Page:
Phytoestrogens are a problem


#1

Phytoestrogens are a problem. What are the other options besides Powdered Soy Lecithin?


#2

You could start by using the search feature.


#3

“The majority of soy’s phytoestrogens are found in its isoflavones and lignans, which are mostly found in soy protein. These compounds exist in trace amounts in the lecithin part of the soybean” (source).

“later laboratory analysis revealed that lecithin contains no phytoestrogens”(source).

They both cite this study, though I can’t find the info in there.

Btw, you can also find sunflower lecithin.


#4

All good information, but I simply want to stay as far away from phytoestrogens as possible.

BTW, when/where can I get some to try?


#5

Why are phytoestrogens a problem? Who does this problem affect?


#6

It affects male rats. Not male humans though apparently.
So, PLEASE don’t feed your Soylent to your pet rat! :wink:


#7

Phytoestrogens are a potential problem as they may disrupt the endocrine system (your hormones basically ;)) - how much (if at all) they do this is the subject of much debate. The fear is, you might be boosting your Estrogen levels if you get a lot of them. Increased Estrogen = reduced Testosterone which can be a significant problem for males.

It is a fairly controversial topic and there will likely be studies on both sides (probably crappy studies as most nutritional ones are). Personally, I avoid them as they are usually easily avoidable (don’t eat massive amounts of soy).

No idea though if phytoestrogens make it through into soy lecithin, or if they do the amounts are enough to make any impact though.


#8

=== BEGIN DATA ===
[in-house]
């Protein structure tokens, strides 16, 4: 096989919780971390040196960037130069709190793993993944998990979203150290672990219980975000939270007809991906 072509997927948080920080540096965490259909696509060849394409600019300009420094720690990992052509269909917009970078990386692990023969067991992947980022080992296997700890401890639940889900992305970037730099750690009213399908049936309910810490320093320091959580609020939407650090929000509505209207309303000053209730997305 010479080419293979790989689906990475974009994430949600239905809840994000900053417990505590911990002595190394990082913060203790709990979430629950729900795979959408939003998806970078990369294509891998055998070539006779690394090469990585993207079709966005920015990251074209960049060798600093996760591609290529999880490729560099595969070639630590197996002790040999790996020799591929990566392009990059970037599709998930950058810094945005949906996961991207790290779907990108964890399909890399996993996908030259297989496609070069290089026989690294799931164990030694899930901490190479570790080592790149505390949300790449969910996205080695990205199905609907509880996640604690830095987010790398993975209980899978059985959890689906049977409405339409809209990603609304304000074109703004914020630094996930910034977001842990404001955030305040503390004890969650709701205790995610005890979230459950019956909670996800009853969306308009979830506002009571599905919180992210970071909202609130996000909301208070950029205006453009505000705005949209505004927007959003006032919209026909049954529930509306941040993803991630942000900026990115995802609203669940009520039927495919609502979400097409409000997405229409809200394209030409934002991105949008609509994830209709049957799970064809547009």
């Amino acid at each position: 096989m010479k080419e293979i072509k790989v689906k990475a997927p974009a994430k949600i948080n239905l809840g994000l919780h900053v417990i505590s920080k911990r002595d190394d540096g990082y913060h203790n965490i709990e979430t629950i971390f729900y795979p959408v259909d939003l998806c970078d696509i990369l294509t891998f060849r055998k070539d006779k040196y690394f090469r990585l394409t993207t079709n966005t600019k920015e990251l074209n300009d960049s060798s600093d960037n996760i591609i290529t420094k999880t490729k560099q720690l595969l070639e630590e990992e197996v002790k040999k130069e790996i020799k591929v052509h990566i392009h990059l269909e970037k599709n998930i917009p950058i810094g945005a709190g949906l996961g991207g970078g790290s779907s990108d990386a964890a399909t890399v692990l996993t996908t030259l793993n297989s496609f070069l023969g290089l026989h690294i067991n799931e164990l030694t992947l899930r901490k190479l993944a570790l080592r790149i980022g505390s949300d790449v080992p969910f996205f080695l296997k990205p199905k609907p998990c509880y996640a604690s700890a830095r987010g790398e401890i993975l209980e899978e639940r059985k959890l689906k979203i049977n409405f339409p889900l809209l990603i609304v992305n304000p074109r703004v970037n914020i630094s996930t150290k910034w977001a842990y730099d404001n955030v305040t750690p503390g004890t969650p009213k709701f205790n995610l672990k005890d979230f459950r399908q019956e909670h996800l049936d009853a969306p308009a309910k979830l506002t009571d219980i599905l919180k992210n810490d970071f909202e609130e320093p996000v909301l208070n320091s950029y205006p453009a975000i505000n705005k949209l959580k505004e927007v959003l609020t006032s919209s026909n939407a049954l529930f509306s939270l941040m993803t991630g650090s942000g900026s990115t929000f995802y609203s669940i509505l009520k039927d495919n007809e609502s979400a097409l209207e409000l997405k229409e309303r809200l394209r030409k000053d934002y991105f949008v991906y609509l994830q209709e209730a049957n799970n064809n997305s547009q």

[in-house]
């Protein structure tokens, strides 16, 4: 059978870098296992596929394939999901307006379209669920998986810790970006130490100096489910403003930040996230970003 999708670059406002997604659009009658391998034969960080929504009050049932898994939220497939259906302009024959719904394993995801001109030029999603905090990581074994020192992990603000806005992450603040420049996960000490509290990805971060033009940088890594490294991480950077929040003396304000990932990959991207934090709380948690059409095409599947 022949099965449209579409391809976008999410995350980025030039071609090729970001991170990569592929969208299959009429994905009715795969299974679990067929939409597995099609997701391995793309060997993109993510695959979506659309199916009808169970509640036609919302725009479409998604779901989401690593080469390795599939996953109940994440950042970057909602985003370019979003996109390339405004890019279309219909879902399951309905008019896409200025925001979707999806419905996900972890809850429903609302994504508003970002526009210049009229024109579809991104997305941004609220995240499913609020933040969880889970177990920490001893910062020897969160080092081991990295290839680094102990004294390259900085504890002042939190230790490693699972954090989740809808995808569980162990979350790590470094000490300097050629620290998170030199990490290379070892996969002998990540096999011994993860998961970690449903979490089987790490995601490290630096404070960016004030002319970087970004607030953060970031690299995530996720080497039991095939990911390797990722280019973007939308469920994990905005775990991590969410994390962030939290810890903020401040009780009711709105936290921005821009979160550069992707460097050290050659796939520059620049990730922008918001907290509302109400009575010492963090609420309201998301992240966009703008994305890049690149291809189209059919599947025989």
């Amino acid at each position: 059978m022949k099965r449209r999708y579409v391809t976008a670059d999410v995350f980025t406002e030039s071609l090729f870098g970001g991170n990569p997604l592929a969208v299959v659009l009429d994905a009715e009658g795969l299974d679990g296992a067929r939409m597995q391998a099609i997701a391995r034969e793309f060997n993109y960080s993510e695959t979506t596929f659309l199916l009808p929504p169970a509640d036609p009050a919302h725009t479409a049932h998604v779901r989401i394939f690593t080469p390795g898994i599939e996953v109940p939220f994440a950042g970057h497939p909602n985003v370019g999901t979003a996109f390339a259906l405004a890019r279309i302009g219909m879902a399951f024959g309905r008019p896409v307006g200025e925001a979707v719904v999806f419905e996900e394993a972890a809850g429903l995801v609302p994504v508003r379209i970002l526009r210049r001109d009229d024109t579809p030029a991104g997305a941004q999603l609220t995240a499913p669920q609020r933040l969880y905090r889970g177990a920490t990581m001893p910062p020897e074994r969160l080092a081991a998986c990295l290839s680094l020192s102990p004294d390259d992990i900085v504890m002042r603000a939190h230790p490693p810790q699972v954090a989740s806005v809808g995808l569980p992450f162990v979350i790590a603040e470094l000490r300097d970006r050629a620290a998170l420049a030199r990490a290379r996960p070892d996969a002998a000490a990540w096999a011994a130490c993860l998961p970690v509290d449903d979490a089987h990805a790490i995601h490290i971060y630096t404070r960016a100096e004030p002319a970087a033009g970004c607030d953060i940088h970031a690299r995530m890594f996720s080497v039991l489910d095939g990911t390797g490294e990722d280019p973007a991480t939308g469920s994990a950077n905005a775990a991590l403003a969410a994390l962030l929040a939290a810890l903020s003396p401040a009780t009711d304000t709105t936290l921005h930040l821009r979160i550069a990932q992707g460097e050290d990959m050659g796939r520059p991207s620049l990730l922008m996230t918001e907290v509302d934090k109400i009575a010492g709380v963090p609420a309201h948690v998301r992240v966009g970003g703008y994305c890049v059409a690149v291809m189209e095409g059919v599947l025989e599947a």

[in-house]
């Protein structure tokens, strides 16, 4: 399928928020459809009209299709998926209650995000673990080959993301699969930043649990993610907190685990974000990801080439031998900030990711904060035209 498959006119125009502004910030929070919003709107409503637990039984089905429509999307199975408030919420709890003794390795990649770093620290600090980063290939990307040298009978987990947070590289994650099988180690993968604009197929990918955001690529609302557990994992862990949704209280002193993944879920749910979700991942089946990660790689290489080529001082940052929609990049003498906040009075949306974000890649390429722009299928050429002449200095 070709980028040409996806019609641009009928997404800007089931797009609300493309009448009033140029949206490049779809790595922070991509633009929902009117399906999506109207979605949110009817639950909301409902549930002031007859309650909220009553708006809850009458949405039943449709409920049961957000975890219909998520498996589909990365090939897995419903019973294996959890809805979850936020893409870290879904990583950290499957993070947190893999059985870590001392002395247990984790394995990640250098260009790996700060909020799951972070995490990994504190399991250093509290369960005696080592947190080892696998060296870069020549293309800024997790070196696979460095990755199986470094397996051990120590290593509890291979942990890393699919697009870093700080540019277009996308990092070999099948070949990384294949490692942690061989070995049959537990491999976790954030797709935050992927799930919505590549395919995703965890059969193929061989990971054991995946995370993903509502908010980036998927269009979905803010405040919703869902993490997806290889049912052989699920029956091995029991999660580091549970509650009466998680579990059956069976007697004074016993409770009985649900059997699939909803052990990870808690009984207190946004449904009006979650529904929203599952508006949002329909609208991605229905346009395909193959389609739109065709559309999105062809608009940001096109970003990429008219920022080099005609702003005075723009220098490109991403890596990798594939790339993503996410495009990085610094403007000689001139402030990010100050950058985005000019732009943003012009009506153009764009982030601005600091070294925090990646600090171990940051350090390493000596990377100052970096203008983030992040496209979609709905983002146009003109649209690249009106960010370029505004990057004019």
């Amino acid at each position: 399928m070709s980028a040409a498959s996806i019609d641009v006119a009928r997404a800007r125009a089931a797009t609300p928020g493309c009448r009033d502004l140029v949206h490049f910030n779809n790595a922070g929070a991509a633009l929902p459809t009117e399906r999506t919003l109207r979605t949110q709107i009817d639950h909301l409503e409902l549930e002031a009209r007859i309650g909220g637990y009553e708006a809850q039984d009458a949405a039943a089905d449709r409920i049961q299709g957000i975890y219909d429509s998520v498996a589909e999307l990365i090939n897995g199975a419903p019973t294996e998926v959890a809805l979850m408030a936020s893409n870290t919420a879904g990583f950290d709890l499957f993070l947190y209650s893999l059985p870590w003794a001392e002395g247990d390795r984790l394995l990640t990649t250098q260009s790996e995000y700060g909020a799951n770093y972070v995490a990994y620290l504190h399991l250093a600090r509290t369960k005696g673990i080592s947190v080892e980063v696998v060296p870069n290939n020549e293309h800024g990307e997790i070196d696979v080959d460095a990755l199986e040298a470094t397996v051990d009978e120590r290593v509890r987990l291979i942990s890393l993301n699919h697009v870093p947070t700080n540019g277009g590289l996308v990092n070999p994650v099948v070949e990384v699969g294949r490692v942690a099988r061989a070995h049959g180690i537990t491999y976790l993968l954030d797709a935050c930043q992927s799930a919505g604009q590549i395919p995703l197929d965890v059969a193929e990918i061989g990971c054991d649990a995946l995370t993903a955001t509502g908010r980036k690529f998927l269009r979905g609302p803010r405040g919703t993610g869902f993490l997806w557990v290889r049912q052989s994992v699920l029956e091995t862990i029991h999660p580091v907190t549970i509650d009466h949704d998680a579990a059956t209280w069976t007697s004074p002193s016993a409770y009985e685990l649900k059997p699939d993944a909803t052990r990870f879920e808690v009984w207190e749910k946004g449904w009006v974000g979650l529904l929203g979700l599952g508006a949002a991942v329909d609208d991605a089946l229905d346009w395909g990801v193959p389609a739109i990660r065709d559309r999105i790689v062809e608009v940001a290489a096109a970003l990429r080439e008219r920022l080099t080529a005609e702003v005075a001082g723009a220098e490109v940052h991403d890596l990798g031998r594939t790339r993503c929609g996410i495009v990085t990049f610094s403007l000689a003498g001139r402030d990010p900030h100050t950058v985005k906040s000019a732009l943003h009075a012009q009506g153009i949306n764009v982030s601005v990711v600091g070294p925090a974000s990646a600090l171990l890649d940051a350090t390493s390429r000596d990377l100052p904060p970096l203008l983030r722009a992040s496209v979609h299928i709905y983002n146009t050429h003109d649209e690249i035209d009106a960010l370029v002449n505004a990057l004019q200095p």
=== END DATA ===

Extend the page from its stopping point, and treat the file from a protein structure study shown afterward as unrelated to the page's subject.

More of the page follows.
If you look through the study I linked to, it shows there are phytoestrogens in a lots of common foods, mostly in nuts and legumes, but also in fruits, nuts and grains (a whole lot in doughnuts and black licorice for some reason). You’re probably consuming some small amounts of them now. But relevant for us, there are pretty substantial quantities of pinoresinol and and genistein in olive oil and a whole lot of phytoestrogens in flax seed.

Personally, I’m not going to worry about it since it looks like the research on the benefits and/or risks of phytoestrogens is weak and conflicting. It might reduce your risk of prostate/breast cancer if you’re a male/female. Or not.


#9

http://www.fertstert.org/article/S0015-0282(09)00966-2/abstract

The phytoestrogen worry is largely disproved, it really shouldn’t cause too many problems.


#10

I agree that phytoestrogen affects are both proved and disproved in studies of all kinds. I think SMALL amounts might be beneficial. However, where it counts for me is how it affects me. I have seen some negative effect when I ate lots of soy and flax. My big buddy is of important function to me, but when he is is a little buddy his value is greatly reduced. Maybe coincidence, but he is decidedly of greater value to me after dropping these large phytoestrogen contributors.

Also, the phytoestrogen content is a factor to consider in public acceptance, especially since Soylent is promoted as being a large part of one’s diet, if not the entire diet. Unless the content is very small (similar to levels in most natural foods), phytoestrogen is likely to be brought up sooner or later, in one venue or another, perhaps by someone who blames if for problems.


#11

TFW males don’t need a lot of the effects of testosterone nowadays, and would admittedly suffer less diseases if they parted with some.